Action Alert on ESSB 5513 to Increase Tax Exemption Transparency and Accountability

Action Alert on WA ESSB 5513 to Increase Tax Exemption Transparency and Accountability.

ESSB 5513 on Tax Exemption Transparency and Accountability was passed last week by the Senate on a 47/0 vote. It is now in the House.

Your help is needed now.  Please contact your LD State Representatives to urge support for ESSB 5513 bill.  To contact your own Representatives and leave a comment click on this link ESSB 5513 Washington State Legislature website at , click on “find a bill”, type in 5513, and on the bill page click on the link “comment on this bill”

Also contact Rep. Larry Springer on the House Finance Committee and urge he support this bill without amendments to weaken it.  His e-mail is

ESSB 5513 would  take a significant step forward in providing more updated and current information to the Governor, the Washington State Legislature and the Public regarding Tax Expenditures aka Tax Preferences. The Senate Bill Report on ESSB 5513 has a good summary of what the substitute bill does:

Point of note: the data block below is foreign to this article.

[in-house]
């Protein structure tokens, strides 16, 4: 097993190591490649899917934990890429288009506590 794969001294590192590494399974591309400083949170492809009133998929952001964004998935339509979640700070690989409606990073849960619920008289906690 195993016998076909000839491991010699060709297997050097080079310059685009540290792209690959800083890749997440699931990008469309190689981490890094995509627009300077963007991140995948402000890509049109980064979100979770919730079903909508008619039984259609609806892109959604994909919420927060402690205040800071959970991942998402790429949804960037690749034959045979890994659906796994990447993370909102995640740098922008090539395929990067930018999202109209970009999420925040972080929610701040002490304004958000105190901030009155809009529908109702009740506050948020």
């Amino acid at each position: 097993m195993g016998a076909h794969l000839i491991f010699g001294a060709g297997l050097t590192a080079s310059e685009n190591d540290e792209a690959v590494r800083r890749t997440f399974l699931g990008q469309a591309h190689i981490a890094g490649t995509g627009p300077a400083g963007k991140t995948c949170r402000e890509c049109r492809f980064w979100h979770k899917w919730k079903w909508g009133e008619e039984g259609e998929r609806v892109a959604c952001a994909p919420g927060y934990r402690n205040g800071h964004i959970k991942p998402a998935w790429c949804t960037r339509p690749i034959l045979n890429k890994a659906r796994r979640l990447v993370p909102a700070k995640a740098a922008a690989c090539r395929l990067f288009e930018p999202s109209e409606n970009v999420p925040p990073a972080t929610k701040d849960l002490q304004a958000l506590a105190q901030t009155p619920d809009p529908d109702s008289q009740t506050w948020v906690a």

Summary of Engrossed First Substitute Bill: 

The DOR Tax Exemption Report (Report) is updated every two years instead of every four years. The Report must include recommendations by JLARC and the Commission if the tax preference has been reviewed. 

The November budget outlook materials must include the projected fiscal impact of discretionary tax preferences in the current biennium and subsequent biennium. The summary must separate discretionary tax preferences by category—business incentive, agriculture, nonprofit, etc.—as provided in the DOR Report.

The Governor’s budget documents must include a detailed listing of discretionary tax preferences and the listing must be included on the websites of the Office of Financial Management, Economic Revenue and Forecast Council, and Office of the Governor. The listing must provide the following information:

-a brief description of each discretionary tax preference;

-prior and future estimated fiscal impacts for each discretionary tax preference; 

-the stated public policy objective, if any, of the discretionary tax preference; 

-and any recommendations by JLARC and the Commission with regarding to continuing, modifying, or eliminating the discretionary tax preference. 

Discretionary tax preference is defined to be a tax credit, exemption, deduction, or preferential tax rate, which is not required by the state constitution, United States Constitution, or federal law. ”   like on facebook –  Tax Sanity Steve Zemke – Director

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